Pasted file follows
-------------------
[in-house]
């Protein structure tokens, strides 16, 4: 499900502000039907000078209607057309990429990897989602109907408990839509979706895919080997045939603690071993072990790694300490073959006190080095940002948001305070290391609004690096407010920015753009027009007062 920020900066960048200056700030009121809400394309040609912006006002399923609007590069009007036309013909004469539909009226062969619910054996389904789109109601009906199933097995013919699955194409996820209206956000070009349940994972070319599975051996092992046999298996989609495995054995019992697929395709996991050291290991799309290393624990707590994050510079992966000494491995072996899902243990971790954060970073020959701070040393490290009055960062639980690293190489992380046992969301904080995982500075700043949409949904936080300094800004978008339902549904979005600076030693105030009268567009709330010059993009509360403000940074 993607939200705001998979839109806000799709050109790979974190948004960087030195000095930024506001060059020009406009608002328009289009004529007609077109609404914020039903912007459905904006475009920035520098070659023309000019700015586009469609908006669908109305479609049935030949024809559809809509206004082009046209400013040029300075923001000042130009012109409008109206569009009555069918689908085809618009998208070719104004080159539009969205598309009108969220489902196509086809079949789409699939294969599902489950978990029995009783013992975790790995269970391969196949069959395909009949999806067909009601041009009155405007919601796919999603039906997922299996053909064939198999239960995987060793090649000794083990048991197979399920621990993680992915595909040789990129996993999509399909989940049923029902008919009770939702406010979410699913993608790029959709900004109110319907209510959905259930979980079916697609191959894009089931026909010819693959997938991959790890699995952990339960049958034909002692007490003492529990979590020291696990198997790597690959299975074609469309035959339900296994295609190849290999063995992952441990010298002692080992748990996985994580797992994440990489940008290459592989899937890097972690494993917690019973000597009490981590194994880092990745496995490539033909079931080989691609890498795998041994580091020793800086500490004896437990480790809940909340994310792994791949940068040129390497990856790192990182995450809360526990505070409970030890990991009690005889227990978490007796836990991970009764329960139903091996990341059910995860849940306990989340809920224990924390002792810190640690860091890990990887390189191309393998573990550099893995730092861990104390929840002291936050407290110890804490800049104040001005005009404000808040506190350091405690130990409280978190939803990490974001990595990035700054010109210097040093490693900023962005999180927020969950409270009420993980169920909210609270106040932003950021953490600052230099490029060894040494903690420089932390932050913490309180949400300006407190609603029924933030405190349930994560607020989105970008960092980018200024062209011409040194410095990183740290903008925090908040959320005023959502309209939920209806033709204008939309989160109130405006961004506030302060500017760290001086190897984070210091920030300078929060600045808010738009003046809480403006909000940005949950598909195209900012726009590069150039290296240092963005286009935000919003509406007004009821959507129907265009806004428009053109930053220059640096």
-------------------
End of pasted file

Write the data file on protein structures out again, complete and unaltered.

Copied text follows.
[in-house]
């Protein structure tokens, strides 16, 4: 499900502000039907000078209607057309990429990897989602109907408990839509979706895919080997045939603690071993072990790694300490073959006190080095940002948001305070290391609004690096407010920015753009027009007062 920020900066960048200056700030009121809400394309040609912006006002399923609007590069009007036309013909004469539909009226062969619910054996389904789109109601009906199933097995013919699955194409996820209206956000070009349940994972070319599975051996092992046999298996989609495995054995019992697929395709996991050291290991799309290393624990707590994050510079992966000494491995072996899902243990971790954060970073020959701070040393490290009055960062639980690293190489992380046992969301904080995982500075700043949409949904936080300094800004978008339902549904979005600076030693105030009268567009709330010059993009509360403000940074 993607939200705001998979839109806000799709050109790979974190948004960087030195000095930024506001060059020009406009608002328009289009004529007609077109609404914020039903912007459905904006475009920035520098070659023309000019700015586009469609908006669908109305479609049935030949024809559809809509206004082009046209400013040029300075923001000042130009012109409008109206569009009555069918689908085809618009998208070719104004080159539009969205598309009108969220489902196509086809079949789409699939294969599902489950978990029995009783013992975790790995269970391969196949069959395909009949999806067909009601041009009155405007919601796919999603039906997922299996053909064939198999239960995987060793090649000794083990048991197979399920621990993680992915595909040789990129996993999509399909989940049923029902008919009770939702406010979410699913993608790029959709900004109110319907209510959905259930979980079916697609191959894009089931026909010819693959997938991959790890699995952990339960049958034909002692007490003492529990979590020291696990198997790597690959299975074609469309035959339900296994295609190849290999063995992952441990010298002692080992748990996985994580797992994440990489940008290459592989899937890097972690494993917690019973000597009490981590194994880092990745496995490539033909079931080989691609890498795998041994580091020793800086500490004896437990480790809940909340994310792994791949940068040129390497990856790192990182995450809360526990505070409970030890990991009690005889227990978490007796836990991970009764329960139903091996990341059910995860849940306990989340809920224990924390002792810190640690860091890990990887390189191309393998573990550099893995730092861990104390929840002291936050407290110890804490800049104040001005005009404000808040506190350091405690130990409280978190939803990490974001990595990035700054010109210097040093490693900023962005999180927020969950409270009420993980169920909210609270106040932003950021953490600052230099490029060894040494903690420089932390932050913490309180949400300006407190609603029924933030405190349930994560607020989105970008960092980018200024062209011409040194410095990183740290903008925090908040959320005023959502309209939920209806033709204008939309989160109130405006961004506030302060500017760290001086190897984070210091920030300078929060600045808010738009003046809480403006909000940005949950598909195209900012726009590069150039290296240092963005286009935000919003509406007004009821959507129907265009806004428009053109930053220059640096």